Meetings for Professionals and Families
Introduction to Family Games
Do you schedule meetings with professionals and their families? If so, you might consider having some family games to encourage better family communication. Family games will also help to make your meeting into a memorable experience rather than just another meeting. We recommend two family games:
Our Family Game
When playing Our Family Game we invite up to five pairs of a parent and teen or pre-teen to be our on stage contestants.
We blindfold the children. After the children are securely blindfolded we provide the parents with heavy paper attached to a clipboard or a small white/black board and a marker. Then we ask the parents to write a one word answer to each of the following four questions. How:
- Would your child describe you?
- Do you want your child to describe you?
- Would you describe your child?
- Does your child want you to describe them?
We make photos of the parent standing behind or beside their child while the child holds the board. Then we ask the children to tell us what is written on the board while remaining blindfolded.
While the match rate between children and parents answers in Our Family Game is fairly low, we find that our on-stage contestants and audience enjoy the game. We also understand participating in this game facilitate parent–child communications after our program ends.
That’s My Parent
We offer two versions of another one of our family games, That’s My Parent. (If only moms or only dads are participating we change the game name slightly.) The first version is for younger children. The second version is for teens and pre-teens. In both versions we bring four or five pairs of parents and children on stage to be our contestants. We blindfold the children and group them together on one side of the stage. We bring the parents together on the other side of the stage.
Younger Children Version
Each of the blindfolded children shakes hands with each of the parents. The children tell us which parent is theirs while remaining blindfolded, of course. We make photos of the children with the parent they selected. When multiple children select the same parent we ask them to resolve among themselves who (if anyone) correctly selected their parent. Later, we may also have the children and their selected parent have a snack together. Younger children perform very well in this family game.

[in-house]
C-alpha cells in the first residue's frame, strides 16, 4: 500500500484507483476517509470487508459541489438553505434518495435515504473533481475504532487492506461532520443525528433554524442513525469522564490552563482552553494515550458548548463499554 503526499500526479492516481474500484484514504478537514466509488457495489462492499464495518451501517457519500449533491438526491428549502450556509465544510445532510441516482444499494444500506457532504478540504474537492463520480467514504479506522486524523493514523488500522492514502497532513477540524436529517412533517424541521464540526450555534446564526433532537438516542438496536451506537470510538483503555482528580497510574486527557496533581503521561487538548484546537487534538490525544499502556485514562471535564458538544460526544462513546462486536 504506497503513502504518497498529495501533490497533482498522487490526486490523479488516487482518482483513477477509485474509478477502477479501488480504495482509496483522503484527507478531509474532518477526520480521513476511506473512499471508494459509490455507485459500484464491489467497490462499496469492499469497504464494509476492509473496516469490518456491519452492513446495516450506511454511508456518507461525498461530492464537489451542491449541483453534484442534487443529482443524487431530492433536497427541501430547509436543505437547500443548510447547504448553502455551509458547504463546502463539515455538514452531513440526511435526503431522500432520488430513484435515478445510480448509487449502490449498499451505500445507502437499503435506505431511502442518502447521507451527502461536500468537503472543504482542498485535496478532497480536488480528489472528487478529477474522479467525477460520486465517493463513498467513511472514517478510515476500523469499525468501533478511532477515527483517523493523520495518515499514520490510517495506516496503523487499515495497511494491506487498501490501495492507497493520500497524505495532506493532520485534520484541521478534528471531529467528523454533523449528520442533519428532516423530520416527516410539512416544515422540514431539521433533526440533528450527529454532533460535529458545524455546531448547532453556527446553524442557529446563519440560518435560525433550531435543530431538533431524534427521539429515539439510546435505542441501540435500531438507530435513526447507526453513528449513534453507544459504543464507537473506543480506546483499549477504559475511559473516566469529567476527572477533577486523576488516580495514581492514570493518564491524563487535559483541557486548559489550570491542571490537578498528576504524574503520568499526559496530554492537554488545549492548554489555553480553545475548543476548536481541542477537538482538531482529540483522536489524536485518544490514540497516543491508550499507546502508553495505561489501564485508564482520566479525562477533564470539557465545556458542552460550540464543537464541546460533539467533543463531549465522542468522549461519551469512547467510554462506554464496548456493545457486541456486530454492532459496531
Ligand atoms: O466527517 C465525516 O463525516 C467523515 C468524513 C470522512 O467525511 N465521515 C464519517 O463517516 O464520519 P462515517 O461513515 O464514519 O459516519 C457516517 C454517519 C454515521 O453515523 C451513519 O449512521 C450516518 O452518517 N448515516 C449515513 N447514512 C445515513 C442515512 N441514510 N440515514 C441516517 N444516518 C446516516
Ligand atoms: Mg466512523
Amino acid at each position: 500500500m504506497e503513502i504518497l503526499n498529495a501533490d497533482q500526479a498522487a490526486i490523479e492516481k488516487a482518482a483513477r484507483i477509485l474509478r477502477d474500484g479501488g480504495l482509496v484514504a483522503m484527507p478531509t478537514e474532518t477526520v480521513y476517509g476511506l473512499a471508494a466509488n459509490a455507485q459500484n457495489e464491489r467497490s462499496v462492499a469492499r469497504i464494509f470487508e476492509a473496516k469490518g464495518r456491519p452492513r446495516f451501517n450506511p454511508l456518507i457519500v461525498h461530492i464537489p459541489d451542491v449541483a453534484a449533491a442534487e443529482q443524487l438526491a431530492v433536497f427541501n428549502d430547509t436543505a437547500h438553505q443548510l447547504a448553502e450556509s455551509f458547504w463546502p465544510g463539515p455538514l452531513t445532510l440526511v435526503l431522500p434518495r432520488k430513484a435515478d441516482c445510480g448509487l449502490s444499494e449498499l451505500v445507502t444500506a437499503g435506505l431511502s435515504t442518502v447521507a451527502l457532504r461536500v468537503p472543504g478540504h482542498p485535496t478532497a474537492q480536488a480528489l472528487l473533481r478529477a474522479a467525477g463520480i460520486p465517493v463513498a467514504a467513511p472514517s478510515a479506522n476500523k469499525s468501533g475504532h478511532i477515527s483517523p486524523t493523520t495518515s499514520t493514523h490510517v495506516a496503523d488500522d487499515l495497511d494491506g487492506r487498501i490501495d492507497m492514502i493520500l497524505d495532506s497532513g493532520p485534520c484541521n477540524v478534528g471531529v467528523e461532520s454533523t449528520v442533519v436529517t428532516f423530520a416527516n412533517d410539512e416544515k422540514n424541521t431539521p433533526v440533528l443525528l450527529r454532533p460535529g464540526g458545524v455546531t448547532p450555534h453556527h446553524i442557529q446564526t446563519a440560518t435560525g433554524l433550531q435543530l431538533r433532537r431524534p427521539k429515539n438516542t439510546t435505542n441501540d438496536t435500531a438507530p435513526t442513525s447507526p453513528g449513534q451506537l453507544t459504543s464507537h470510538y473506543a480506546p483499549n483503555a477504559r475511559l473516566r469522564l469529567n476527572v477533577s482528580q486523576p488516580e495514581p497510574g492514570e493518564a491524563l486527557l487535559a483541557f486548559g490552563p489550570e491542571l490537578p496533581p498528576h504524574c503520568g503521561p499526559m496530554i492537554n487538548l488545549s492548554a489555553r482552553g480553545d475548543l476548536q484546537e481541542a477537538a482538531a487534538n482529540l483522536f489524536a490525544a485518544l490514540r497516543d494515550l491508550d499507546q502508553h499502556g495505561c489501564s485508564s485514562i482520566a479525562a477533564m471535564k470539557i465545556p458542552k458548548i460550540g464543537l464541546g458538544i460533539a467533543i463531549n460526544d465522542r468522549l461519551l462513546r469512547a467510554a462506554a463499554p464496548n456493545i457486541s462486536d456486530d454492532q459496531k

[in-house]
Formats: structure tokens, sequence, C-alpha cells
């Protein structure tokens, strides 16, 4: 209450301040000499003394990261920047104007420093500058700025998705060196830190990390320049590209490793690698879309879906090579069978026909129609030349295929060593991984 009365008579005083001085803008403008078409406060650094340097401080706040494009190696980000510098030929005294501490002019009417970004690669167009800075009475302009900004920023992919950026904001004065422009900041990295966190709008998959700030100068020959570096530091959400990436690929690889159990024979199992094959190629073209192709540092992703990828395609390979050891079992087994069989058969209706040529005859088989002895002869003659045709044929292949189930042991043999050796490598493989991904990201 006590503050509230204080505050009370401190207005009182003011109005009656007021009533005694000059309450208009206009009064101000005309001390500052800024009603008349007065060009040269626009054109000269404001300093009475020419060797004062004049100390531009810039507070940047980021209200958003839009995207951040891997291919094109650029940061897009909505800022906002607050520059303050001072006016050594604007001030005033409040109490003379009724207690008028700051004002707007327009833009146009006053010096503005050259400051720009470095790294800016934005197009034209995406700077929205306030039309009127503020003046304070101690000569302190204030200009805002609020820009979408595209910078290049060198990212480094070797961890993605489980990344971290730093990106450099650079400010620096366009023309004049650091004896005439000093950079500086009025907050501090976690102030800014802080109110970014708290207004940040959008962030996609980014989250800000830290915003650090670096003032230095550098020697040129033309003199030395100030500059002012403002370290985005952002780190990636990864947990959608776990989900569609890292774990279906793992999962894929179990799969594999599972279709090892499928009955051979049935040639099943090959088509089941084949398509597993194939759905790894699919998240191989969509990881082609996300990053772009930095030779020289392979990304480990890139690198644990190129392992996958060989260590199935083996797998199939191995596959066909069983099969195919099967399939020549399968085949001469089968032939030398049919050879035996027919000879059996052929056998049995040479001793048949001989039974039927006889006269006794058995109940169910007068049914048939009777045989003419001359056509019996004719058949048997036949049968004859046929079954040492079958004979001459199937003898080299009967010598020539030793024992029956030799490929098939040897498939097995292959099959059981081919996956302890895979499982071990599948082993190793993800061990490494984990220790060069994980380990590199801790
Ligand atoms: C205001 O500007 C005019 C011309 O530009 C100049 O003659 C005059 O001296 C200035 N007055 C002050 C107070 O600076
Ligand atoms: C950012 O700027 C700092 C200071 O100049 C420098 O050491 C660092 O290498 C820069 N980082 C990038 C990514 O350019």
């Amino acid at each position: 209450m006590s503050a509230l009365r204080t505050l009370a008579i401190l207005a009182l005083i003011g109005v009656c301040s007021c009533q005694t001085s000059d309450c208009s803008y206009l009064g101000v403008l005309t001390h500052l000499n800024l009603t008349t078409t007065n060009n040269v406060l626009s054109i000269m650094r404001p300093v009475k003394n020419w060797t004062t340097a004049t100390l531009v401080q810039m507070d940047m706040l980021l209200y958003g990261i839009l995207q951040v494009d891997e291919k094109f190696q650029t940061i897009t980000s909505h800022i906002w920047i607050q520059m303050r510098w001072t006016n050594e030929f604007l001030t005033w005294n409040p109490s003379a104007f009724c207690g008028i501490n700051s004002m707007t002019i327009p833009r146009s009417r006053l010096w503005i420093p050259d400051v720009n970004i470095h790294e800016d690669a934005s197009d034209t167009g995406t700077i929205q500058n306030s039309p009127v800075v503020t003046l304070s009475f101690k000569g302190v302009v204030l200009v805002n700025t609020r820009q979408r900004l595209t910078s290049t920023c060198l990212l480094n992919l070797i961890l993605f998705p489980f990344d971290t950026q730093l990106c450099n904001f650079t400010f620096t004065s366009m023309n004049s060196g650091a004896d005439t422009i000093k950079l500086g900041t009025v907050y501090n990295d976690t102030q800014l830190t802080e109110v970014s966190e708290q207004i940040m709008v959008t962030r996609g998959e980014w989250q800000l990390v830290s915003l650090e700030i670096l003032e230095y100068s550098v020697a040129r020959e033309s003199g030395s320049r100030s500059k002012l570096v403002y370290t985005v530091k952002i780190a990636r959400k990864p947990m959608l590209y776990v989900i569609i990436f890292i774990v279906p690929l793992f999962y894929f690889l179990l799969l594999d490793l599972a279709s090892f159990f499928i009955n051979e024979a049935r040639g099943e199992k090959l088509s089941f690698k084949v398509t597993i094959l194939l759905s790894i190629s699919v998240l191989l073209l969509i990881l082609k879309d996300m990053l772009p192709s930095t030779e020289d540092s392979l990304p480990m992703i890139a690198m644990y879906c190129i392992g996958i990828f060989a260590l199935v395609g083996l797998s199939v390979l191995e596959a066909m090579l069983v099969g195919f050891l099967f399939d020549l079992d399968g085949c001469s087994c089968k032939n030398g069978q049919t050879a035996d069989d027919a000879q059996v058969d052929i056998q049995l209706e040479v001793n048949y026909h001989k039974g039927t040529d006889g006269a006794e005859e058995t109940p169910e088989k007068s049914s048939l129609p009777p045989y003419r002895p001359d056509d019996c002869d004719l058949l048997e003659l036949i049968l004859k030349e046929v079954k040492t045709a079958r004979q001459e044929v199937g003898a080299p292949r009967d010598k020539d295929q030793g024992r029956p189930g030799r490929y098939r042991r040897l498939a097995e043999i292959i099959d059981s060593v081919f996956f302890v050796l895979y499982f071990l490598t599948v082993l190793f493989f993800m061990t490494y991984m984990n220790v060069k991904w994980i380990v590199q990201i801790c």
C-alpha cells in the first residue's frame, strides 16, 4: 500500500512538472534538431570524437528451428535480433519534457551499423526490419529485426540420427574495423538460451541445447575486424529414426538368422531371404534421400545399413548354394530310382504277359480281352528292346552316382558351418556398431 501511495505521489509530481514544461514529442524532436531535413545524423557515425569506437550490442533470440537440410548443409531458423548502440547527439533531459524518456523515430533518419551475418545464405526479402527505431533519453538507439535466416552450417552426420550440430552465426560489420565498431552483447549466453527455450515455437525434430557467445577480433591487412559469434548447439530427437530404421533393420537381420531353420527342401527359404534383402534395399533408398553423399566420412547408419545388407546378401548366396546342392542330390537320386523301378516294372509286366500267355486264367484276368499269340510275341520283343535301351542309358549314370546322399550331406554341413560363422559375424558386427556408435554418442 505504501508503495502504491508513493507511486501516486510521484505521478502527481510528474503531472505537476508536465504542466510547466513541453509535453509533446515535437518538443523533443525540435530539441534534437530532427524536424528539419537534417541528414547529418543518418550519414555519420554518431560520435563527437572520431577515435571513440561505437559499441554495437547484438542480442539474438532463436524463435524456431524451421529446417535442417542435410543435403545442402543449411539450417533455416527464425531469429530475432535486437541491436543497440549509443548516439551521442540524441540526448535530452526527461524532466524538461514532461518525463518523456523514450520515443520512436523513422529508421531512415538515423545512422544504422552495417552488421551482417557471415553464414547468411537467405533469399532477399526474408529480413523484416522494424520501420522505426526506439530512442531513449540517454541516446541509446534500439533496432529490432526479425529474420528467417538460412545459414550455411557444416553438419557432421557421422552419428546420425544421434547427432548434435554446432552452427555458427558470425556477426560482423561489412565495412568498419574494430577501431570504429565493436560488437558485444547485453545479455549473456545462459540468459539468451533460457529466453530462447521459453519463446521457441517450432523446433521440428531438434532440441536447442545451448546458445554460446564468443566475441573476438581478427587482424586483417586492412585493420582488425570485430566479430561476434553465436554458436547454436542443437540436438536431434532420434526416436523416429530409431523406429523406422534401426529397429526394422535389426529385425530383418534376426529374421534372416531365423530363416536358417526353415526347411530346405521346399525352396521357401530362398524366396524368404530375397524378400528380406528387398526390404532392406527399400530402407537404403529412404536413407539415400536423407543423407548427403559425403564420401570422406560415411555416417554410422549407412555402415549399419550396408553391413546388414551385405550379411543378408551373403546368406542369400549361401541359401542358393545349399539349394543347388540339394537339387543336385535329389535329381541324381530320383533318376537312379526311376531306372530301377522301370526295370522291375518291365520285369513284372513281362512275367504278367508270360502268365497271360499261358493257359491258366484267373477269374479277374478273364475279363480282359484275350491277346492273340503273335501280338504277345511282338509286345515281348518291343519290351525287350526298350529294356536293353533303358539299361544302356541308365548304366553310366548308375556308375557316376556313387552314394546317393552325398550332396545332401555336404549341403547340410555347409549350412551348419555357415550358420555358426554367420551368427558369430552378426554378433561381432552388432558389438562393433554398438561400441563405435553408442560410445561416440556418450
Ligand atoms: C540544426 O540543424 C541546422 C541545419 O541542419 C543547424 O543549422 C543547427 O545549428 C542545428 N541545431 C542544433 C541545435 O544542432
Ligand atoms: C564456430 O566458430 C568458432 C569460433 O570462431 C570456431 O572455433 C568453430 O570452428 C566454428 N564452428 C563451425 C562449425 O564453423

Teen and Pre-Teen Version
When working with older children rather than having the children shake hands with the parents we have the children ask each parent Yes/No questions about what they do at work. The parents hold up a Yes or a No sign. A moderator reads the sign and tells the children whether or not they were correct. Then the children identify their parents based on the answers to their questions. We group the parents and the children who selected them together. The parent who collects the most children (not counting their own) is the winner. Extra points are awarded if their own child chooses another parent. The child is considered a winner if they select their own parent. Next, we make photos and encourage the children who have selected the same parent to resolve who (if anyone) really belongs to the selected parent.
After the photo opportunities we encourage the new families to get to know each other.
We find that contestants and audience enjoy the game, but that very few of the teens and preteens correctly identify their parent based on the answers to these questions. We have been told that we are meeting our goals of encouraging children and parents to improve communication and learn about the professions practices by all of our parent participants.
Family Games Conclusion
We believe that both of our family games improve communications between parents and their children. We also believe that children gain appreciation for what their parents do at work in the That’s My Parent game.